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Network Security Monitoring and Analysis based on Big Data Technologies
Computer Science and Engineering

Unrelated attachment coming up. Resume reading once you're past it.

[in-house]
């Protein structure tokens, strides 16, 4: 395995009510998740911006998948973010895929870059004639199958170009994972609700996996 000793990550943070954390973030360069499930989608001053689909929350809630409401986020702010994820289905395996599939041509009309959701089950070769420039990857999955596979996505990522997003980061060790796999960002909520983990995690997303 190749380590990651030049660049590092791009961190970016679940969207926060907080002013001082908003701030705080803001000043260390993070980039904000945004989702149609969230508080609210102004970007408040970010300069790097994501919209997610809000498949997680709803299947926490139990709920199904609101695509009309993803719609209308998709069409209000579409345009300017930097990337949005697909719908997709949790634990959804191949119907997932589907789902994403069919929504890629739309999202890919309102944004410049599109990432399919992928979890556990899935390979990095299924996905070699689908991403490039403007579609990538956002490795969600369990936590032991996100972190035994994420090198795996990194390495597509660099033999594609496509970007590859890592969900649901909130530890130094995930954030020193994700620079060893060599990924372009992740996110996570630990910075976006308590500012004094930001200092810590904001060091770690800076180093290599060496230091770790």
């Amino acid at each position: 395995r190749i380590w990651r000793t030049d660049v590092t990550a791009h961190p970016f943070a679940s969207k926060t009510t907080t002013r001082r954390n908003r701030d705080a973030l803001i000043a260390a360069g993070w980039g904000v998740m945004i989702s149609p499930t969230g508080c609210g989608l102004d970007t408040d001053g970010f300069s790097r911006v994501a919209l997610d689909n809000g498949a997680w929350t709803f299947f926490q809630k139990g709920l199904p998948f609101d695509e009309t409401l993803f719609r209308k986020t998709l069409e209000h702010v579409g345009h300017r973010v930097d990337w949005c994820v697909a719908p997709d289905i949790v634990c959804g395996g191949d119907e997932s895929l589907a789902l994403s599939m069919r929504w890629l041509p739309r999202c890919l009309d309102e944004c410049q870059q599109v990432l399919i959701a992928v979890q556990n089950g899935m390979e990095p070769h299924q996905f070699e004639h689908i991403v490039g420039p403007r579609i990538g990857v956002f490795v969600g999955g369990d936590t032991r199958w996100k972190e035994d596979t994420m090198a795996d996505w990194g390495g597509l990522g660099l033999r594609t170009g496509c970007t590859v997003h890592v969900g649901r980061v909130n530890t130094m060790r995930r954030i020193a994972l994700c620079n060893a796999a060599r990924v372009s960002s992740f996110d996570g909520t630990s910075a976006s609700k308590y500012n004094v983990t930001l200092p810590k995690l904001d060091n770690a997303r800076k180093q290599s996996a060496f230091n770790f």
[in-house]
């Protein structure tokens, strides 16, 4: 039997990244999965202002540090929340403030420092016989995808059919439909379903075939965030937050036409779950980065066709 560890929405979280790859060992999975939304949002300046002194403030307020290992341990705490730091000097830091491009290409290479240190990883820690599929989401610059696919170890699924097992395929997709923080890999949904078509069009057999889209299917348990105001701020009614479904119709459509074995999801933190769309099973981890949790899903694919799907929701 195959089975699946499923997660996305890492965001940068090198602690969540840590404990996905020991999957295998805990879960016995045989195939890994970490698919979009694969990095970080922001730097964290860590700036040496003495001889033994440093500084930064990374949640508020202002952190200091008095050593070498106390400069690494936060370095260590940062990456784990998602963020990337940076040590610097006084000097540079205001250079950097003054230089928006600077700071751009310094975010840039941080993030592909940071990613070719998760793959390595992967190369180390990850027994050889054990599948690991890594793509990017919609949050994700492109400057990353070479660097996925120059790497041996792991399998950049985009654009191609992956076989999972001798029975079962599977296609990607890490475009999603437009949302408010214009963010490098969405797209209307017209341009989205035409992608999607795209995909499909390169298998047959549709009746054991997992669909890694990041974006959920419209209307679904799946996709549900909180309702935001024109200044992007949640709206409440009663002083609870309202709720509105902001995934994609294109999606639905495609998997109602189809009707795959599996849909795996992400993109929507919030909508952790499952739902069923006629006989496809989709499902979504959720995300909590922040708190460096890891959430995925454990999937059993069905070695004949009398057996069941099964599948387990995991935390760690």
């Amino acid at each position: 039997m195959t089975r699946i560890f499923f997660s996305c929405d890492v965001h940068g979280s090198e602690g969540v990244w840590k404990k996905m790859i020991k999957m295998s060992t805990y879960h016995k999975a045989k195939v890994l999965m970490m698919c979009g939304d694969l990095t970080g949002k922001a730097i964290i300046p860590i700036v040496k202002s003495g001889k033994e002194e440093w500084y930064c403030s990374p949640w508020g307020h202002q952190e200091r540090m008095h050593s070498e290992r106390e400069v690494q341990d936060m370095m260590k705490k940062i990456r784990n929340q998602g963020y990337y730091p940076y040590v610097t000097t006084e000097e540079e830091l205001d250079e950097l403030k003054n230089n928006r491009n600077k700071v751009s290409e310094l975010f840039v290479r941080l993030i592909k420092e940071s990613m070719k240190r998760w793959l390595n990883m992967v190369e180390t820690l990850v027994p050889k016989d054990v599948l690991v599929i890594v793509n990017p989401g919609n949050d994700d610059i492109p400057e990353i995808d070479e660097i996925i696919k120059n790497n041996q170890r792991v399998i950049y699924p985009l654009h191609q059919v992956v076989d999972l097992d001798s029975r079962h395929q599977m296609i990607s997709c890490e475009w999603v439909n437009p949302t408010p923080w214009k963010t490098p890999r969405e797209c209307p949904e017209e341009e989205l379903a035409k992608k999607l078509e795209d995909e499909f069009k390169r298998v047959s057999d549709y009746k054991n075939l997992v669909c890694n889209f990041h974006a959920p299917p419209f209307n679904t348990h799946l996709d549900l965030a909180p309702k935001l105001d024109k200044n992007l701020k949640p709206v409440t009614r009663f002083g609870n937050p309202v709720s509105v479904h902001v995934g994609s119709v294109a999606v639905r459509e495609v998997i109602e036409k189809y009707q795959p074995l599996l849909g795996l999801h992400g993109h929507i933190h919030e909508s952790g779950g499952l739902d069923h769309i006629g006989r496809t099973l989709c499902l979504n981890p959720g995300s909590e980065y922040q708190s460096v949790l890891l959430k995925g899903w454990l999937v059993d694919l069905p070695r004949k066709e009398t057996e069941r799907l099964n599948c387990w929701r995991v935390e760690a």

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Network flow data provides valuable information to understand the network status and tobe aware of the network security threads. However, handling the large amount of datacollected from the network and providing real time information remain as big challenges.<italic>Big Data</italic> technologies provide new approaches to collect, store, real time measurementand analysis of the large amount of data. This dissertation aims to provide a system ofnetwork security monitoring and analysis based on the <italic>Big Data</italic> technologies.First, I present an extensive survey of the network flow applications that covers pastresearch perspectives, methodologies, and a discussion of challenges and future works.Then, I present system design of the network security monitoring and analysis platformbased on the <italic>Big Data</italic> technologies. Components of this system include <italic>Flume</italic> and <italic>Kafka</italic>for real time distributed data collection, <italic>Storm</italic> for real time streaming distributed dataprocessing, <italic/>Cassandra</italic> for <italic>NoSQL</italic> data storage, data processing, and user interfaces. Thesystem supports real time continuous network monitoring, interactive visualization,network measurement, and advanced network modeling to classify host roles based onhost behaviors and to identify a particular user among the other users.It is critical to continuously monitor the network status and network security threats in realtime, but it is a challenge to process these large amount of data in real time. I demonstratehow the <italic>Big Data</italic> security system designed in this dissertation supports such features. Forinstance, querying a network host 24 hours network traffic took 56 millisecondsround-trip. Another usage of the network flow data is to measure the contents and usageof the network. I demonstrate how this <italic>Big Data</italic> system provides understanding of theusage of anonymity technologies on the campus Internet. Then I present methods and theresults of classification and identification of network objects based on the <italic>Big Data</italic> systemdesigned in this dissertation. <italic>Decision Tree</italic> and <italic>On-Line Support Vector Machine</italic> are usedto model host role behaviors and user behaviors. I report very high accuracy of host roleclassification and user identification.